Veganism -- a diet rich in raw foods and completely free of animal products of any kind gives the body an opportunity to heal while promoting optimum health. While adopting a vegan diet requires a major lifestyle, it can be of great benefit to people in drug and alcohol treatment and rehab.
Veganism and Weight Gain during Recovery
The first few weeks and months in recovery are difficult times and emotional ups and downs are typical. It’s common for people to gain weight, possibly because of certain changes in metabolism. However, weight gain most often results when people turn to food as a way to deal with cravings for drugs and alcohol.
There’s little doubt that a vegan diet is of benefit for people who struggle with excess weight, including those who don’t have a problem with drugs or alcohol. One study at the University of California, for example, placed overweight participants on one of five specific eating plans – vegetarian (meat is excluded), semi-vegetarian (occasional meat and seafood), pesco-vegetarian (regular fish and seafoods), omnivorous (foods of both animal and plant origin), and vegan. The vegans lost the most weight when checked at two and six month intervals.
As an added benefit, a vegan diet also promotes clear, young-looking skin while decreasing risk of heart disease, Type II diabetes and some types of cancer.
Mood and Omega Fatty Acids
Nutritionists recommend that most people will benefit by increasing Omega-3 fatty acids while curbing their intake of Omega-6 fatty acids.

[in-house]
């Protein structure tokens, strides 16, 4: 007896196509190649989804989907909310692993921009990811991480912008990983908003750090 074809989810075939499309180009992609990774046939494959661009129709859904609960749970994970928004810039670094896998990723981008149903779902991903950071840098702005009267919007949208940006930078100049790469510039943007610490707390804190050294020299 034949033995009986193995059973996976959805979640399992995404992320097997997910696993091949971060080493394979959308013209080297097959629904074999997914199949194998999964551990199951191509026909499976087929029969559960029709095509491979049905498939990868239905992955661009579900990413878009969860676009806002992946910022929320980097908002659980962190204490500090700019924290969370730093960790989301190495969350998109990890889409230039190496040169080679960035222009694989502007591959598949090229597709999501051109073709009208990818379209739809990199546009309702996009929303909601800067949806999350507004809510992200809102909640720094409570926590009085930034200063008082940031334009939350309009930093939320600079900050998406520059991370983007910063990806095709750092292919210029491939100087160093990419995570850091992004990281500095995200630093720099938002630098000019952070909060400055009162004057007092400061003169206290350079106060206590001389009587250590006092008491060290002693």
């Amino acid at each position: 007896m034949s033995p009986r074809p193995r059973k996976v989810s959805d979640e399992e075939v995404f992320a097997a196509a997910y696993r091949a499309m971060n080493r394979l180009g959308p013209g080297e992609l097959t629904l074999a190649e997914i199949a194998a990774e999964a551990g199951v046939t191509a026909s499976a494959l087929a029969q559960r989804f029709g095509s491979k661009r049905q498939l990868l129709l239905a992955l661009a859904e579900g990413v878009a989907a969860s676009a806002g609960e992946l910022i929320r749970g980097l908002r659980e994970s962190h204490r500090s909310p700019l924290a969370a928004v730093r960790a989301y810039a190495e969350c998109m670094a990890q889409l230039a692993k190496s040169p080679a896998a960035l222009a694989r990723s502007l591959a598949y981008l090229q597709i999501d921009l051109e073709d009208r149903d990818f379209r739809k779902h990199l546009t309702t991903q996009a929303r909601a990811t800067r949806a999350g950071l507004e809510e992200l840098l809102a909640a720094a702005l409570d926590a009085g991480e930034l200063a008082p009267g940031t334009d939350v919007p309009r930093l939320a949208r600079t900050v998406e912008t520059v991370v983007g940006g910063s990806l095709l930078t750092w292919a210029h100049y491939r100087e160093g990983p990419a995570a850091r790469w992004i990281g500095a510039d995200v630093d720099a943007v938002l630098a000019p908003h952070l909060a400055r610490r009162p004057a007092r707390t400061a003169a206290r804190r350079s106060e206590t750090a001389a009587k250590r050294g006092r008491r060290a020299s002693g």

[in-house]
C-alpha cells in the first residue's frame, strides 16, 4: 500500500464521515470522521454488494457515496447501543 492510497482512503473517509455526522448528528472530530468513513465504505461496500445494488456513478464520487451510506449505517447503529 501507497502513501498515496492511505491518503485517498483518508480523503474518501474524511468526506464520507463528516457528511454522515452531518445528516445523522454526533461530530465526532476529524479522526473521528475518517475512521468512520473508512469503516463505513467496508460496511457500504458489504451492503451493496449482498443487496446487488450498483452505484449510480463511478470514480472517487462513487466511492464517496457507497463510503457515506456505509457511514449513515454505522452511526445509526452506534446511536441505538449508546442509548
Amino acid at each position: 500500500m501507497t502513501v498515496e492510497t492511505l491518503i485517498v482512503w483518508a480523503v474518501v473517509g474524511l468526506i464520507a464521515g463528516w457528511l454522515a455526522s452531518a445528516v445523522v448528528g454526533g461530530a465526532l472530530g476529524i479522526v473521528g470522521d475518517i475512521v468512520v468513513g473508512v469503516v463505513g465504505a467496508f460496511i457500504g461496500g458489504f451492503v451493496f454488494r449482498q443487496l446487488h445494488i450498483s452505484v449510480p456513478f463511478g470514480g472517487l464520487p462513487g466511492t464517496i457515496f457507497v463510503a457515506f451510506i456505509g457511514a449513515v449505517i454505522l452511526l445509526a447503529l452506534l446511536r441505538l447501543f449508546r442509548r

The typical American diet relies heavily on Omega-6 fatty acids, including foods such as vegetable oil, mayonnaise, salad dressing, candy, cookies and pasta, as well as French fries and other fast foods. Many nutritionists believe mood disorders during recovery from drugs and alcohol may be due, at least in part, to excess Omega-6 fatty acids
On the other hand, it appears that a diet rich in Omega-3 fatty acids may actually have a positive impact on mood, with marked reduction in anxiety and depression. Such a diet would include leafy greens like kale and spinach, cruciferous vegetables such as cabbage and Brussels sprouts, seeds like pumpkin, sunflower seeds and flax, and some oils, including olive oil and fish oil.
Omega-3 fatty acids are also good for the eyes, joints, heart and brain.
Switching to a Vegan Diet
Making a transition to a vegan diet usually isn’t done overnight, especially if your diet has been particularly unhealthy or if you have depended heavily on junky, nutrient-poor foods. Here are a few helpful tips to consider:
- Enter the world of veganism gradually. Cut back on animal products as you add more raw fruits and vegetables. Be patient with yourself.
- Learn all you can about veganism. Talk to people who have experience with a vegan lifestyle. Read books and articles on the subject.
- Purchase a good vegan cookbook.
- Read food labels and ingredient lists carefully. Watch for less-obvious animal-based products.
- Take a vitamin B-12 supplement. If you’re concerned that you may be deficit in B-12, ask your doctor to take a simple blood test.
- Take an iron supplement or include plenty of iron-rich foods such as dark, leafy greens, raisins, sunflower seeds and beans.
- Include plenty of protein, which may be difficult if you’re accustomed to eating meat, cheese and eggs. Add protein-rich foods to your diet, such as quinoa, and beans or seitan (a product made from cooked wheat gluten.
- Include foods naturally rich in calcium, such as almonds, figs, kale, bok choy, tofu and soy beans.
- Avoid highly processed foods, which may leave you feeling hungry, tired and grumpy.
At Paracelsus, we very much take care of healthy nutrition and the link between diet, gut health and recovery. Many of our clients become experts in healthy eating and lifestyle and influence others within their friends and family circles.